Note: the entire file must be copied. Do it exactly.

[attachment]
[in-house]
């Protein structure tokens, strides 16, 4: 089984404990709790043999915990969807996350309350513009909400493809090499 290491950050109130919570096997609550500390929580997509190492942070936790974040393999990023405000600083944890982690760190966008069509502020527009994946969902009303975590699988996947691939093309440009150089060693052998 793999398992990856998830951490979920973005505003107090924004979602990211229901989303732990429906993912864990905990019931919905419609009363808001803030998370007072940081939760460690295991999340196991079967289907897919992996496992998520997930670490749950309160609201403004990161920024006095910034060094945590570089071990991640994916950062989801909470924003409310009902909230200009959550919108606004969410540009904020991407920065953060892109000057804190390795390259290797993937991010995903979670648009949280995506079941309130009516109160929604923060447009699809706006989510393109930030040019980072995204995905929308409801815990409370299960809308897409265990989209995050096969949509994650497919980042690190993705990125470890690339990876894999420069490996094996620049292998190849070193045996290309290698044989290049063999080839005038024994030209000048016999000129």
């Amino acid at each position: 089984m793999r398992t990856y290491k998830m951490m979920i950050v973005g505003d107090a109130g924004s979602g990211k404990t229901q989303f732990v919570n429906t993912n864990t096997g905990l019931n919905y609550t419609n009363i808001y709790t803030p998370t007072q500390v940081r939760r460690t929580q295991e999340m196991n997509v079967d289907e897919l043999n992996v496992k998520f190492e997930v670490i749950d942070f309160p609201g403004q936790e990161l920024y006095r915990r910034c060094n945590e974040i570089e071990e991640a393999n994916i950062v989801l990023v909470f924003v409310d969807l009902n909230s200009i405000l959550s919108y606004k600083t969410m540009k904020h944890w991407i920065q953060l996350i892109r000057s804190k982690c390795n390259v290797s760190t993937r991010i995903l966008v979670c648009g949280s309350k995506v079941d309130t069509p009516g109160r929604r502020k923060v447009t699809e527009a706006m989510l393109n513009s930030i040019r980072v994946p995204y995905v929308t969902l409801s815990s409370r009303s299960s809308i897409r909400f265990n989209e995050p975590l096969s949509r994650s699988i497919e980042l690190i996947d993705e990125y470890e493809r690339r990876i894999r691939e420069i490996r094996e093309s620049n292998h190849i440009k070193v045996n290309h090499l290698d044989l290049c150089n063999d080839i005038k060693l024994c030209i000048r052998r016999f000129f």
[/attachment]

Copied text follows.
[in-house]
């Protein structure tokens, strides 16, 4: 089984404990709790043999915990969807996350309350513009909400493809090499 290491950050109130919570096997609550500390929580997509190492942070936790974040393999990023405000600083944890982690760190966008069509502020527009994946969902009303975590699988996947691939093309440009150089060693052998 793999398992990856998830951490979920973005505003107090924004979602990211229901989303732990429906993912864990905990019931919905419609009363808001803030998370007072940081939760460690295991999340196991079967289907897919992996496992998520997930670490749950309160609201403004990161920024006095910034060094945590570089071990991640994916950062989801909470924003409310009902909230200009959550919108606004969410540009904020991407920065953060892109000057804190390795390259290797993937991010995903979670648009949280995506079941309130009516109160929604923060447009699809706006989510393109930030040019980072995204995905929308409801815990409370299960809308897409265990989209995050096969949509994650497919980042690190993705990125470890690339990876894999420069490996094996620049292998190849070193045996290309290698044989290049063999080839005038024994030209000048016999000129």
């Amino acid at each position: 089984m793999r398992t990856y290491k998830m951490m979920i950050v973005g505003d107090a109130g924004s979602g990211k404990t229901q989303f732990v919570n429906t993912n864990t096997g905990l019931n919905y609550t419609n009363i808001y709790t803030p998370t007072q500390v940081r939760r460690t929580q295991e999340m196991n997509v079967d289907e897919l043999n992996v496992k998520f190492e997930v670490i749950d942070f309160p609201g403004q936790e990161l920024y006095r915990r910034c060094n945590e974040i570089e071990e991640a393999n994916i950062v989801l990023v909470f924003v409310d969807l009902n909230s200009i405000l959550s919108y606004k600083t969410m540009k904020h944890w991407i920065q953060l996350i892109r000057s804190k982690c390795n390259v290797s760190t993937r991010i995903l966008v979670c648009g949280s309350k995506v079941d309130t069509p009516g109160r929604r502020k923060v447009t699809e527009a706006m989510l393109n513009s930030i040019r980072v994946p995204y995905v929308t969902l409801s815990s409370r009303s299960s809308i897409r909400f265990n989209e995050p975590l096969s949509r994650s699988i497919e980042l690190i996947d993705e990125y470890e493809r690339r990876i894999r691939e420069i490996r094996e093309s620049n292998h190849i440009k070193v045996n290309h090499l290698d044989l290049c150089n063999d080839i005038k060693l024994c030209i000048r052998r016999f000129f």